Kimberley’s James Miles (#67) coming hot out of the gates at the Black Spur Ultra race in Kimberley at 8 a.m. on Saturday, Aug. 21. Miles would finish the 108-kilometre track 12 hours and 50 minutes later, battling through the rain and claiming a third-place finish in the 108K solo category. Paul Rodgers photo.

Kimberley’s James Miles (#67) coming hot out of the gates at the Black Spur Ultra race in Kimberley at 8 a.m. on Saturday, Aug. 21. Miles would finish the 108-kilometre track 12 hours and 50 minutes later, battling through the rain and claiming a third-place finish in the 108K solo category. Paul Rodgers photo.

Two Kimberley locals take podium finishes at Black Spur Ultra race

Another Black Spur Ultra marathon race has come and gone in Kimberley, and two locals managed to claim podium finishes: James Miles finished third in the 108K Solo with a time of 12:50:50.4 and Mandi Goudie was ninth overall in the 108K solo and the second place female finisher with a time of 15:12:42.9.

The Kimberley Bulletin caught up with James Miles during his shift at Purcell Outdoors on Monday after the race. He said he was feeling substantially then than he was 24 hours prior.

READ MORE: The 2021 Black Spur Ultra race gets underway at Kimberley Alpine Resort

“I was definitely hoping to get on the podium, but you never really know who’s going to turn up, or what’s going to happen,” Miles said. “It wasn’t easy, it was a real battle, but I’m super proud to have got third place and my target was to do it in under 13 hours as well and I got it by ten minutes. If I had been over 13 hours I would have been in fourth.”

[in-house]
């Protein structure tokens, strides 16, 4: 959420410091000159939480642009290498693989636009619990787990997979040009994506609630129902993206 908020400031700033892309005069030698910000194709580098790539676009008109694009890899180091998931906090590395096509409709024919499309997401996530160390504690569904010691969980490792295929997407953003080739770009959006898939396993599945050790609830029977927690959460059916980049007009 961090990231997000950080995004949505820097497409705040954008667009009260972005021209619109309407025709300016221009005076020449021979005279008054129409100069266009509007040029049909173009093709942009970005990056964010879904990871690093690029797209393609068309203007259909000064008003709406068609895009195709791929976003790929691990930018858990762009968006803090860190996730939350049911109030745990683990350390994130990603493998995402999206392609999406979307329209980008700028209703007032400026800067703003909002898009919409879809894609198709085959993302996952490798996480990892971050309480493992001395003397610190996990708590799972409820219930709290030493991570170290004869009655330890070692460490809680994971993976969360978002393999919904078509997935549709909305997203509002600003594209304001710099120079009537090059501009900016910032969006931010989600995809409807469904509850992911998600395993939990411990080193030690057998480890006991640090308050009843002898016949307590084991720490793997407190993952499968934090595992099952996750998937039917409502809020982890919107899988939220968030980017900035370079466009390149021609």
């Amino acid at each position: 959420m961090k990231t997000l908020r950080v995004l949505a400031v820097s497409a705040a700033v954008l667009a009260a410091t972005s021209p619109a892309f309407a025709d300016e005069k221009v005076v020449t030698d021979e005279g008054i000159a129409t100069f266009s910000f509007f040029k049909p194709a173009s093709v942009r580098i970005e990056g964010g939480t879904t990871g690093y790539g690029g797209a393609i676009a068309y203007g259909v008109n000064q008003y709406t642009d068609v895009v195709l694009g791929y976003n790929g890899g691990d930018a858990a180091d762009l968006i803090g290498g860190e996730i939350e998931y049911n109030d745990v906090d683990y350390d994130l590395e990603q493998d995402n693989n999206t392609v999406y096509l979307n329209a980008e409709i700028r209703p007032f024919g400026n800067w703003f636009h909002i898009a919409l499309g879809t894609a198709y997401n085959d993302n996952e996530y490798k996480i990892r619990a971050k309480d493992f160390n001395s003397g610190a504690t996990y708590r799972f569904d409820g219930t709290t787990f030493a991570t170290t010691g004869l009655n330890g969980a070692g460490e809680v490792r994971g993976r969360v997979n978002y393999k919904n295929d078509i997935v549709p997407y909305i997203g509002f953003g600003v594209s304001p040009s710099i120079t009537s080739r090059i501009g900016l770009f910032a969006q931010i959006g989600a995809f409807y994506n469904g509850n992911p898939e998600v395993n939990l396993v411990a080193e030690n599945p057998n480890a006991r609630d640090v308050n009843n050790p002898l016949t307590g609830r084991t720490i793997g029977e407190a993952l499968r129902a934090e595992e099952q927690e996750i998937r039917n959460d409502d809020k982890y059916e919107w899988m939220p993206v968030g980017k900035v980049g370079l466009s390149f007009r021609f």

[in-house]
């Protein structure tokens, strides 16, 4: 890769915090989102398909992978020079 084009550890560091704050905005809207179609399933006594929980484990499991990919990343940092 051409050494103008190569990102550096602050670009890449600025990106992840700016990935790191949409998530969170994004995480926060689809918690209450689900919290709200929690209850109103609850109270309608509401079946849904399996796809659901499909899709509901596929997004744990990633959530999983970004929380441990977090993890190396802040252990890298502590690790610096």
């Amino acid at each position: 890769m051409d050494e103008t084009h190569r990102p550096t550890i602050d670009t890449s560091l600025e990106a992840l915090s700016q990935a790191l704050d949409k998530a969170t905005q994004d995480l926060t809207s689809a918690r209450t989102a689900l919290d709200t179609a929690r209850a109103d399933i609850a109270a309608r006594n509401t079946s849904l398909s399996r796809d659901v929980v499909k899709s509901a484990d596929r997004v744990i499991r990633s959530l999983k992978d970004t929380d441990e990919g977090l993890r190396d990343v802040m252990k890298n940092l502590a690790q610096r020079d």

Earlier this year, Miles was training incredibly hard as he worked up to the 50 miler at the end of June. Then it was two weeks of recovering, another two weeks of training and another couple of weeks of recovery.

The intense heat and smoke hanging over the Kootenays made getting out for training sessions challenging as well, so there was a bit of a balancing act of “damage limitation,” as he put it, and getting enough training in.

It was cool and grey as the runners left the gates early Saturday morning, fairly ideal weather for such intense physical excursion, however the skies soon opened up and unleashed a torrential downpour for much of the race.

“The last two weeks I’d been expecting to be running in the smoke and was pretty scared of that, but it wasn’t smoky, it was perfect,” Miles said. “The rain wasn’t too bad, I guess it was a little bit demoralizing. I was in a pretty bad headspace for a good part of the run and maybe the rain kind of helped with that but it was good running weather.

“It wasn’t 35 degrees heat, it wasn’t smoky. Some of the downhills were a little bit technical and slippy, but running downhill is one of my strengths so it wasn’t too bad, but it wasn’t as fun as it could have been.”

Miles, who often spends a great deal of time recreating in the mountains around Kimberley, said he got into ultra running because he simply likes the idea of challenging himself and seeing how far he can push himself.

Following the race, he was grateful his girlfriend Charlotte had some real, good food ready for him, and then it was just a night of lying on the floor with his feet up, and not being able to sleep.

READ MORE: Black Spur Ultra through the eyes of a runner, volunteer and sponsor

The night before the race, with the announcement of tightened restrictions, he wasn’t sure the race would go on, and Miles added that he’s very grateful to the event and resort staff for doing everything they did to make it happen, as well as grateful to everyone around town who supports the event.

This was the third Black Spur Ultra 108k for Mandi Goudie and despite the heavy rains, she not only finished second for the women’s 108K, but she set a new personal best time. This year she actually was planning not to run, but registered last minute because the forecast showed the temperatures cooling off.

“It was a very mentally challenging day and I was very tempted to quit after the first half when it started raining harder,” Goudie told the Bulletin. “I wasn’t expecting to run a personal best on the course, but somehow my legs kept running (or shuffling) even when my brain wanted them to stop.



paul.rodgers@kimberleybulletin

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